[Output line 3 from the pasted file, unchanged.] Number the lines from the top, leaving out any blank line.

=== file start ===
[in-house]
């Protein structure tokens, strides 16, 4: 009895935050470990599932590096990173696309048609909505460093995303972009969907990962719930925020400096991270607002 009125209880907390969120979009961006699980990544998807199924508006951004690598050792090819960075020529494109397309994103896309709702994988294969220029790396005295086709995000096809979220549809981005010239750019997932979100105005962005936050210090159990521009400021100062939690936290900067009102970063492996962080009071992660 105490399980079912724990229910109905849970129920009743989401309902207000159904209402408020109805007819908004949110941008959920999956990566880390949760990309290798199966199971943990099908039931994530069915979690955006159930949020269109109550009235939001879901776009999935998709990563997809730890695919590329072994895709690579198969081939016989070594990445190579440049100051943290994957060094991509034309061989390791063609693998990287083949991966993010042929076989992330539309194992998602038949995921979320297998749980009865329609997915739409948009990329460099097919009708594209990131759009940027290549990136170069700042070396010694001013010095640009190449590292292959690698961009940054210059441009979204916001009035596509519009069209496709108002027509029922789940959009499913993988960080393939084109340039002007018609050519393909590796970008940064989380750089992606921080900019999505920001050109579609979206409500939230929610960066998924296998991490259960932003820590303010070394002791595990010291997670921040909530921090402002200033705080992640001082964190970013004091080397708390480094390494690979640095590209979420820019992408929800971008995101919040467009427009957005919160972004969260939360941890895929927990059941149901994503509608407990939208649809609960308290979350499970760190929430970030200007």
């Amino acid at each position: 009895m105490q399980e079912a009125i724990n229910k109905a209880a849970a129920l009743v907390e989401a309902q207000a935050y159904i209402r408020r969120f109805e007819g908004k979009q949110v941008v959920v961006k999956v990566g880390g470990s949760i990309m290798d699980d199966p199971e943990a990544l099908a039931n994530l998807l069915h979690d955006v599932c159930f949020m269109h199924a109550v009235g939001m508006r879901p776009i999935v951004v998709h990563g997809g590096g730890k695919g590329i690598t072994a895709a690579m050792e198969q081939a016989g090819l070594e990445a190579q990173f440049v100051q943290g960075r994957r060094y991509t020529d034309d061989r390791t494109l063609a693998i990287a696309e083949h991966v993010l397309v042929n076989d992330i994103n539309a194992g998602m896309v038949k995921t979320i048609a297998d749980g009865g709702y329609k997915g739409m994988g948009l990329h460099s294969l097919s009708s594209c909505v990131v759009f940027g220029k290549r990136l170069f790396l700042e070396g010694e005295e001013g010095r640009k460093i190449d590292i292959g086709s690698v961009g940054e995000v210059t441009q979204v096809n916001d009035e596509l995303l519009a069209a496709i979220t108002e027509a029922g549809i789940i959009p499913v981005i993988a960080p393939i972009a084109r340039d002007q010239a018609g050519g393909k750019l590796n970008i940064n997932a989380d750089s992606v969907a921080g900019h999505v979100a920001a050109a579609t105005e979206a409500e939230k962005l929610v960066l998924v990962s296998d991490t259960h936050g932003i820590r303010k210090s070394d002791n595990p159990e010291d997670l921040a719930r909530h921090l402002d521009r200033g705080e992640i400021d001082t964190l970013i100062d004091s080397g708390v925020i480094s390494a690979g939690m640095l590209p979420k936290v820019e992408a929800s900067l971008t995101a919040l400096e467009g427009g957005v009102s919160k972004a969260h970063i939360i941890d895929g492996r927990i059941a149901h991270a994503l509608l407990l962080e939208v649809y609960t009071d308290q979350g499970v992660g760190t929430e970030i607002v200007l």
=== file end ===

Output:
């Amino acid at each position: 009895m105490q399980e079912a009125i724990n229910k109905a209880a849970a129920l009743v907390e989401a309902q207000a935050y159904i209402r408020r969120f109805e007819g908004k979009q949110v941008v959920v961006k999956v990566g880390g470990s949760i990309m290798d699980d199966p199971e943990a990544l099908a039931n994530l998807l069915h979690d955006v599932c159930f949020m269109h199924a109550v009235g939001m508006r879901p776009i999935v951004v998709h990563g997809g590096g730890k695919g590329i690598t072994a895709a690579m050792e198969q081939a016989g090819l070594e990445a190579q990173f440049v100051q943290g960075r994957r060094y991509t020529d034309d061989r390791t494109l063609a693998i990287a696309e083949h991966v993010l397309v042929n076989d992330i994103n539309a194992g998602m896309v038949k995921t979320i048609a297998d749980g009865g709702y329609k997915g739409m994988g948009l990329h460099s294969l097919s009708s594209c909505v990131v759009f940027g220029k290549r990136l170069f790396l700042e070396g010694e005295e001013g010095r640009k460093i190449d590292i292959g086709s690698v961009g940054e995000v210059t441009q979204v096809n916001d009035e596509l995303l519009a069209a496709i979220t108002e027509a029922g549809i789940i959009p499913v981005i993988a960080p393939i972009a084109r340039d002007q010239a018609g050519g393909k750019l590796n970008i940064n997932a989380d750089s992606v969907a921080g900019h999505v979100a920001a050109a579609t105005e979206a409500e939230k962005l929610v960066l998924v990962s296998d991490t259960h936050g932003i820590r303010k210090s070394d002791n595990p159990e010291d997670l921040a719930r909530h921090l402002d521009r200033g705080e992640i400021d001082t964190l970013i100062d004091s080397g708390v925020i480094s390494a690979g939690m640095l590209p979420k936290v820019e992408a929800s900067l971008t995101a919040l400096e467009g427009g957005v009102s919160k972004a969260h970063i939360i941890d895929g492996r927990i059941a149901h991270a994503l509608l407990l962080e939208v649809y609960t009071d308290q979350g499970v992660g760190t929430e970030i607002v200007l």